From Paris to LA: The Green Deal just went global

Mayors from around the world have backed a global Green New Deal. Their announcement came as Frans Timmermans gained the backing of MEPs to lead the EU’s own Green Deal initiative.

Speaking on behalf of 94 cities around the world at a press conference in the Danish capital Copenhagen, the mayors of Paris and Los Angeles recognised the global climate emergency and announced support for a worldwide Green New Deal.

Paris mayor Anne Hidaglo and Los Angeles mayor Eric Garcetti were speaking at this week’s gathering of city leaders at the C40 World Mayors Summit.

The C40 group is an alliance of cities committed to tackling climate change and driving action that will increase the health, wellbeing and economic opportunities of urban citizens.

Jeremy Wates, EEB Secretary General told META: “With three quarters of Europeans living in cities, local action is increasingly important. But while cities can enjoy benefits like cleaner air and safer streets, we need to recognise that national and international action is going to be crucial.”

Wates’ concerns mirror those of Hidaglo, who criticised world leaders’ “ineptitude”, while Garcetti said: “When it comes to climate action, no one is doing more than cities, but no one is doing enough.”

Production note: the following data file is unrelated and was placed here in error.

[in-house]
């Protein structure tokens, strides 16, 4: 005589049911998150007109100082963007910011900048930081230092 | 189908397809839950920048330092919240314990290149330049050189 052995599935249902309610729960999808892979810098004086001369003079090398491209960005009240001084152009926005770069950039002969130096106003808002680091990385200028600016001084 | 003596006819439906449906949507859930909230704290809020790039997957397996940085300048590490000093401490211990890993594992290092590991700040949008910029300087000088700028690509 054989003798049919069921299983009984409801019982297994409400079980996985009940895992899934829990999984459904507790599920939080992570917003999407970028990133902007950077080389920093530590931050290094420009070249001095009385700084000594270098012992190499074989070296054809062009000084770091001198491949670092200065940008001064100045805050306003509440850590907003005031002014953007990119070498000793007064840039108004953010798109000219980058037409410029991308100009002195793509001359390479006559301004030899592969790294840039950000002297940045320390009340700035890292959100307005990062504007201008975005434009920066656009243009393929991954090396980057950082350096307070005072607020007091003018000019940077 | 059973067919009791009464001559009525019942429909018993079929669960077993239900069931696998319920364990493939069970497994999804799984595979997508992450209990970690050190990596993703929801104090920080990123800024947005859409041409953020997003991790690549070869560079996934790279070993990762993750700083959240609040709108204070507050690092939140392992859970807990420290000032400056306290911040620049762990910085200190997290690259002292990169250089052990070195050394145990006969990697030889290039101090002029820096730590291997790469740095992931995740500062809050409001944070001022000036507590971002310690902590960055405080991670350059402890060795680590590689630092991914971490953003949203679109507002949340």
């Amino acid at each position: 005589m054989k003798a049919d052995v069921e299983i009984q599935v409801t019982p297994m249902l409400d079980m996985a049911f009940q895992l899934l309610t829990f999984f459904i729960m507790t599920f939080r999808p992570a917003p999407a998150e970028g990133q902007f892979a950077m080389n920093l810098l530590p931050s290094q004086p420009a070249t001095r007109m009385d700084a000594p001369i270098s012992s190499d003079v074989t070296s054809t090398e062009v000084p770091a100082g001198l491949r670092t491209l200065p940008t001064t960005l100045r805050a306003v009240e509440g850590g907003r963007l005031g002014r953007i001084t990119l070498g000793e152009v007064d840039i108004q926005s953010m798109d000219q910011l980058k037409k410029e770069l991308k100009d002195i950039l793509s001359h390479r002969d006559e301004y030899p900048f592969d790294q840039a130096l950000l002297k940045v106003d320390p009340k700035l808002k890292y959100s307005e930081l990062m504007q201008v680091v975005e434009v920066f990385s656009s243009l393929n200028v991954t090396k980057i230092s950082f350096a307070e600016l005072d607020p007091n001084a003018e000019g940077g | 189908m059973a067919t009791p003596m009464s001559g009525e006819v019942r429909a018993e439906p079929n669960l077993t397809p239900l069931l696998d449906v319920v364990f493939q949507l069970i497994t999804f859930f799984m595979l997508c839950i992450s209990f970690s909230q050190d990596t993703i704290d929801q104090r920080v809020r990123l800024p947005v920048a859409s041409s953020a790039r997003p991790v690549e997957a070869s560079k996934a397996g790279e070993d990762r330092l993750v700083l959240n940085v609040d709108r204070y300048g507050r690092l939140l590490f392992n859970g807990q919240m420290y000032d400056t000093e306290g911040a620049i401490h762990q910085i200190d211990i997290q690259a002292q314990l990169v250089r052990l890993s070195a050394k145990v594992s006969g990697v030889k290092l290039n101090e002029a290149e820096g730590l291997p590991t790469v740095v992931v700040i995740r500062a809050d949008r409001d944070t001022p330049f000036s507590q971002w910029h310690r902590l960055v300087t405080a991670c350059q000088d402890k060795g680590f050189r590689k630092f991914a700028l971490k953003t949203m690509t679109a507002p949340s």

Alexandria Ocasio-Cortez, the US lawmaker who first popularised the idea of a ‘Green New Deal’, backed the C40 mayors: “If we work to join forces globally, we will be able to defeat our greatest threat and realise our greatest opportunity.”

The European Union has been quick to recognise the popularity and potential of a Green Deal following elections in May that saw candidates backing climate and environmental action enjoy a wave of success across the bloc.

Incoming European Commission President Ursula von der Leyen has put green issues first and foremost in her programme for the next five years. After receiving the backing of MEPs this week, Frans Timmermans will serve as Vice President for the European Green Deal.

Timmermans has set out his plan for Europe’s own Green Deal, which has been warmly welcomed by citizens groups and environmental experts.

Wates explained that green deals were also important because they framed environmental policies “primarily as part of a positive future.” While reserving judgement about the details of plans to come, he said: “The overarching story is clear: green policies mean safe, clean jobs, good food, thriving nature, fresh air, warmer homes, efficient transport, responsible industry – and who can disagree with any of this?”